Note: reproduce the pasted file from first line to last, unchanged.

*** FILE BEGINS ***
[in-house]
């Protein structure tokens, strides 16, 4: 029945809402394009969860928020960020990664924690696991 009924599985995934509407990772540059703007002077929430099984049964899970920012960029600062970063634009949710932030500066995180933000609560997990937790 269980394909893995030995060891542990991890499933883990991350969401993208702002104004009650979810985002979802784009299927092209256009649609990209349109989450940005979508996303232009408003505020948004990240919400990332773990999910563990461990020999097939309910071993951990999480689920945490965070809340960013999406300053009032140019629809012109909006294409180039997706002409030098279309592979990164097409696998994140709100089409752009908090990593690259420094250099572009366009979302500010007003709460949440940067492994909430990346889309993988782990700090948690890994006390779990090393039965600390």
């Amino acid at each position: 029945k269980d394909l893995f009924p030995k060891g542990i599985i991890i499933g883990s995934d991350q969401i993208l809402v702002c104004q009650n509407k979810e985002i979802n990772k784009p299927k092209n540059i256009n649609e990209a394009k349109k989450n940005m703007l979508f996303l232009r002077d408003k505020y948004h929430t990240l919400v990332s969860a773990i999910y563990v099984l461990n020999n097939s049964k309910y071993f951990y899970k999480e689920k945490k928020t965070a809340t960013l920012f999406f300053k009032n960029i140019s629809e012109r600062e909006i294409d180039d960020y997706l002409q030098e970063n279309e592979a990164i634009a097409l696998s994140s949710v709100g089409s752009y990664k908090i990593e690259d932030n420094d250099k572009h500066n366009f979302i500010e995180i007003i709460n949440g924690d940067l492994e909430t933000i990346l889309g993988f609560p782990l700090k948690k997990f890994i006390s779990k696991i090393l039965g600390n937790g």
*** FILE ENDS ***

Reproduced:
[in-house]
């Protein structure tokens, strides 16, 4: 029945809402394009969860928020960020990664924690696991 009924599985995934509407990772540059703007002077929430099984049964899970920012960029600062970063634009949710932030500066995180933000609560997990937790 269980394909893995030995060891542990991890499933883990991350969401993208702002104004009650979810985002979802784009299927092209256009649609990209349109989450940005979508996303232009408003505020948004990240919400990332773990999910563990461990020999097939309910071993951990999480689920945490965070809340960013999406300053009032140019629809012109909006294409180039997706002409030098279309592979990164097409696998994140709100089409752009908090990593690259420094250099572009366009979302500010007003709460949440940067492994909430990346889309993988782990700090948690890994006390779990090393039965600390």
């Amino acid at each position: 029945k269980d394909l893995f009924p030995k060891g542990i599985i991890i499933g883990s995934d991350q969401i993208l809402v702002c104004q009650n509407k979810e985002i979802n990772k784009p299927k092209n540059i256009n649609e990209a394009k349109k989450n940005m703007l979508f996303l232009r002077d408003k505020y948004h929430t990240l919400v990332s969860a773990i999910y563990v099984l461990n020999n097939s049964k309910y071993f951990y899970k999480e689920k945490k928020t965070a809340t960013l920012f999406f300053k009032n960029i140019s629809e012109r600062e909006i294409d180039d960020y997706l002409q030098e970063n279309e592979a990164i634009a097409l696998s994140s949710v709100g089409s752009y990664k908090i990593e690259d932030n420094d250099k572009h500066n366009f979302i500010e995180i007003i709460n949440g924690d940067l492994e909430t933000i990346l889309g993988f609560p782990l700090k948690k997990f890994i006390s779990k696991i090393l039965g600390n937790g």